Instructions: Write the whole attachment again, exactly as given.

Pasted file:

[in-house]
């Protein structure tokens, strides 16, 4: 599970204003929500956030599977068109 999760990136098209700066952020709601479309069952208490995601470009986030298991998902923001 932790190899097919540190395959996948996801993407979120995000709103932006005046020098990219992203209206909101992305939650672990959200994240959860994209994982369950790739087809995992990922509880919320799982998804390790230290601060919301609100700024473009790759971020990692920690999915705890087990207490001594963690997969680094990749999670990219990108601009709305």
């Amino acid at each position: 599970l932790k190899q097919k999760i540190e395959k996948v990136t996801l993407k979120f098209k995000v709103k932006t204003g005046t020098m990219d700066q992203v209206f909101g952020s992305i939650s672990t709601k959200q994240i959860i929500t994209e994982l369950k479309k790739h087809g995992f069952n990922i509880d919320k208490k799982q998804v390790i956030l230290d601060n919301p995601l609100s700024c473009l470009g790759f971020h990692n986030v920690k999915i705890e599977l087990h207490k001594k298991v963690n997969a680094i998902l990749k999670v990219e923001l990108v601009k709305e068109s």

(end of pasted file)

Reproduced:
[in-house]
């Protein structure tokens, strides 16, 4: 599970204003929500956030599977068109 999760990136098209700066952020709601479309069952208490995601470009986030298991998902923001 932790190899097919540190395959996948996801993407979120995000709103932006005046020098990219992203209206909101992305939650672990959200994240959860994209994982369950790739087809995992990922509880919320799982998804390790230290601060919301609100700024473009790759971020990692920690999915705890087990207490001594963690997969680094990749999670990219990108601009709305």
């Amino acid at each position: 599970l932790k190899q097919k999760i540190e395959k996948v990136t996801l993407k979120f098209k995000v709103k932006t204003g005046t020098m990219d700066q992203v209206f909101g952020s992305i939650s672990t709601k959200q994240i959860i929500t994209e994982l369950k479309k790739h087809g995992f069952n990922i509880d919320k208490k799982q998804v390790i956030l230290d601060n919301p995601l609100s700024c473009l470009g790759f971020h990692n986030v920690k999915i705890e599977l087990h207490k001594k298991v963690n997969a680094i998902l990749k999670v990219e923001l990108v601009k709305e068109s």